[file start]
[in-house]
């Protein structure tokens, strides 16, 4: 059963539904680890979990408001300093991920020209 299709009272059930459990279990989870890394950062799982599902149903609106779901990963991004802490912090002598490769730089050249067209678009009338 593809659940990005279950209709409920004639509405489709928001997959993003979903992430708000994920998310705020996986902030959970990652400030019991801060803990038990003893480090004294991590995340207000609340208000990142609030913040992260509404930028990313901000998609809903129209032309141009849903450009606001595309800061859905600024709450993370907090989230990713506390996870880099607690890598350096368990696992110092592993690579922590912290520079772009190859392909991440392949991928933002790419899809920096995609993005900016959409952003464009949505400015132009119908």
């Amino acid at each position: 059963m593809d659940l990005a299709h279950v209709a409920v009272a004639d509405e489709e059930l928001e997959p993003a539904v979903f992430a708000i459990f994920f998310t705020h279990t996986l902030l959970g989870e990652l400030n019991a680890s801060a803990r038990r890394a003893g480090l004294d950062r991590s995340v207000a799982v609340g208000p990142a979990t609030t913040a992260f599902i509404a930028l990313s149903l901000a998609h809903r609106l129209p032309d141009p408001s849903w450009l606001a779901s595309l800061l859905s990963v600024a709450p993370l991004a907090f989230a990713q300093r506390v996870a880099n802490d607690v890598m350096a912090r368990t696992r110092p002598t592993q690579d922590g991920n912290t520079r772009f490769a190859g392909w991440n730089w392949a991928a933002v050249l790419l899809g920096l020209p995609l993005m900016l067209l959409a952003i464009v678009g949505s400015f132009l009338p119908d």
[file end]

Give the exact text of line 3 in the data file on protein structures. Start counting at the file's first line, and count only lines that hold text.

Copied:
């Amino acid at each position: 059963m593809d659940l990005a299709h279950v209709a409920v009272a004639d509405e489709e059930l928001e997959p993003a539904v979903f992430a708000i459990f994920f998310t705020h279990t996986l902030l959970g989870e990652l400030n019991a680890s801060a803990r038990r890394a003893g480090l004294d950062r991590s995340v207000a799982v609340g208000p990142a979990t609030t913040a992260f599902i509404a930028l990313s149903l901000a998609h809903r609106l129209p032309d141009p408001s849903w450009l606001a779901s595309l800061l859905s990963v600024a709450p993370l991004a907090f989230a990713q300093r506390v996870a880099n802490d607690v890598m350096a912090r368990t696992r110092p002598t592993q690579d922590g991920n912290t520079r772009f490769a190859g392909w991440n730089w392949a991928a933002v050249l790419l899809g920096l020209p995609l993005m900016l067209l959409a952003i464009v678009g949505s400015f132009l009338p119908d």